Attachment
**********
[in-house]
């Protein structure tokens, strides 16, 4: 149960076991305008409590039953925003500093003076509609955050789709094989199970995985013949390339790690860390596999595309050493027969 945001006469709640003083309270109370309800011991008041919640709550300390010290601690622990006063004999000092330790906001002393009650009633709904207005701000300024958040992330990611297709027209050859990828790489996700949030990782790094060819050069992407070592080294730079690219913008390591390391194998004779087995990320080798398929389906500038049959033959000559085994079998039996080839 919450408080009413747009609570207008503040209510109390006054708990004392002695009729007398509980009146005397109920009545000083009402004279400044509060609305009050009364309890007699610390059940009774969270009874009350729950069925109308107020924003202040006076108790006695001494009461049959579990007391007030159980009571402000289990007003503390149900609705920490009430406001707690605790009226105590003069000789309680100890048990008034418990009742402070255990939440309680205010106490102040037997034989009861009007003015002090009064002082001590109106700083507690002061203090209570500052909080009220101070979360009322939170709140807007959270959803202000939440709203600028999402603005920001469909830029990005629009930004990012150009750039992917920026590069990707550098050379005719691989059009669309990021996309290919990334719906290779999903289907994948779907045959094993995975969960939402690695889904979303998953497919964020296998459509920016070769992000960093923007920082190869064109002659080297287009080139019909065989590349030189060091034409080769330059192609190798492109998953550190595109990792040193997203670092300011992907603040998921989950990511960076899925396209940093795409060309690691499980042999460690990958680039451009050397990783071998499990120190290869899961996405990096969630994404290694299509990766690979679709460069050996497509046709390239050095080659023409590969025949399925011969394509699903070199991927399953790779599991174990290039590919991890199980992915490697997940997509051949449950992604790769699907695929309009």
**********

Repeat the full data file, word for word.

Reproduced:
[in-house]
């Protein structure tokens, strides 16, 4: 149960076991305008409590039953925003500093003076509609955050789709094989199970995985013949390339790690860390596999595309050493027969 945001006469709640003083309270109370309800011991008041919640709550300390010290601690622990006063004999000092330790906001002393009650009633709904207005701000300024958040992330990611297709027209050859990828790489996700949030990782790094060819050069992407070592080294730079690219913008390591390391194998004779087995990320080798398929389906500038049959033959000559085994079998039996080839 919450408080009413747009609570207008503040209510109390006054708990004392002695009729007398509980009146005397109920009545000083009402004279400044509060609305009050009364309890007699610390059940009774969270009874009350729950069925109308107020924003202040006076108790006695001494009461049959579990007391007030159980009571402000289990007003503390149900609705920490009430406001707690605790009226105590003069000789309680100890048990008034418990009742402070255990939440309680205010106490102040037997034989009861009007003015002090009064002082001590109106700083507690002061203090209570500052909080009220101070979360009322939170709140807007959270959803202000939440709203600028999402603005920001469909830029990005629009930004990012150009750039992917920026590069990707550098050379005719691989059009669309990021996309290919990334719906290779999903289907994948779907045959094993995975969960939402690695889904979303998953497919964020296998459509920016070769992000960093923007920082190869064109002659080297287009080139019909065989590349030189060091034409080769330059192609190798492109998953550190595109990792040193997203670092300011992907603040998921989950990511960076899925396209940093795409060309690691499980042999460690990958680039451009050397990783071998499990120190290869899961996405990096969630994404290694299509990766690979679709460069050996497509046709390239050095080659023409590969025949399925011969394509699903070199991927399953790779599991174990290039590919991890199980992915490697997940997509051949449950992604790769699907695929309009």